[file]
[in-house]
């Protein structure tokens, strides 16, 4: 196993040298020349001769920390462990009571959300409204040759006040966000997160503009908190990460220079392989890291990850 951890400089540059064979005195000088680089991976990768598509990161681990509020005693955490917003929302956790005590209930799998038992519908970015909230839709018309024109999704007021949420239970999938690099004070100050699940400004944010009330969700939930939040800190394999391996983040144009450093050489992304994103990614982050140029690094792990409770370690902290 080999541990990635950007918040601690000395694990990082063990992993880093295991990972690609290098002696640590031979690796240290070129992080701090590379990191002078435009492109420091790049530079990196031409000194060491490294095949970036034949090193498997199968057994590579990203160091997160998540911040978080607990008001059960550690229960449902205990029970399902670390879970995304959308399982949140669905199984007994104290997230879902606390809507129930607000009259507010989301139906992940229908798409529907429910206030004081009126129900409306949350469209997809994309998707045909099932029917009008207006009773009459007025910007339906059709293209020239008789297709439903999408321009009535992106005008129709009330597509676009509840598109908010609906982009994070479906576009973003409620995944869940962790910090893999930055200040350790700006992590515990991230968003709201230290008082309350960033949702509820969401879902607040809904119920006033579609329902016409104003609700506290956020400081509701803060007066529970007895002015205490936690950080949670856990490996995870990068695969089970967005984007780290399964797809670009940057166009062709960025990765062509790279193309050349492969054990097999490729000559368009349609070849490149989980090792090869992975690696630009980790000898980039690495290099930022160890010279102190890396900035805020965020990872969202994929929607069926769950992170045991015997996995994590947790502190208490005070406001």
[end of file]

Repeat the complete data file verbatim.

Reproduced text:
[in-house]
């Protein structure tokens, strides 16, 4: 196993040298020349001769920390462990009571959300409204040759006040966000997160503009908190990460220079392989890291990850 951890400089540059064979005195000088680089991976990768598509990161681990509020005693955490917003929302956790005590209930799998038992519908970015909230839709018309024109999704007021949420239970999938690099004070100050699940400004944010009330969700939930939040800190394999391996983040144009450093050489992304994103990614982050140029690094792990409770370690902290 080999541990990635950007918040601690000395694990990082063990992993880093295991990972690609290098002696640590031979690796240290070129992080701090590379990191002078435009492109420091790049530079990196031409000194060491490294095949970036034949090193498997199968057994590579990203160091997160998540911040978080607990008001059960550690229960449902205990029970399902670390879970995304959308399982949140669905199984007994104290997230879902606390809507129930607000009259507010989301139906992940229908798409529907429910206030004081009126129900409306949350469209997809994309998707045909099932029917009008207006009773009459007025910007339906059709293209020239008789297709439903999408321009009535992106005008129709009330597509676009509840598109908010609906982009994070479906576009973003409620995944869940962790910090893999930055200040350790700006992590515990991230968003709201230290008082309350960033949702509820969401879902607040809904119920006033579609329902016409104003609700506290956020400081509701803060007066529970007895002015205490936690950080949670856990490996995870990068695969089970967005984007780290399964797809670009940057166009062709960025990765062509790279193309050349492969054990097999490729000559368009349609070849490149989980090792090869992975690696630009980790000898980039690495290099930022160890010279102190890396900035805020965020990872969202994929929607069926769950992170045991015997996995994590947790502190208490005070406001």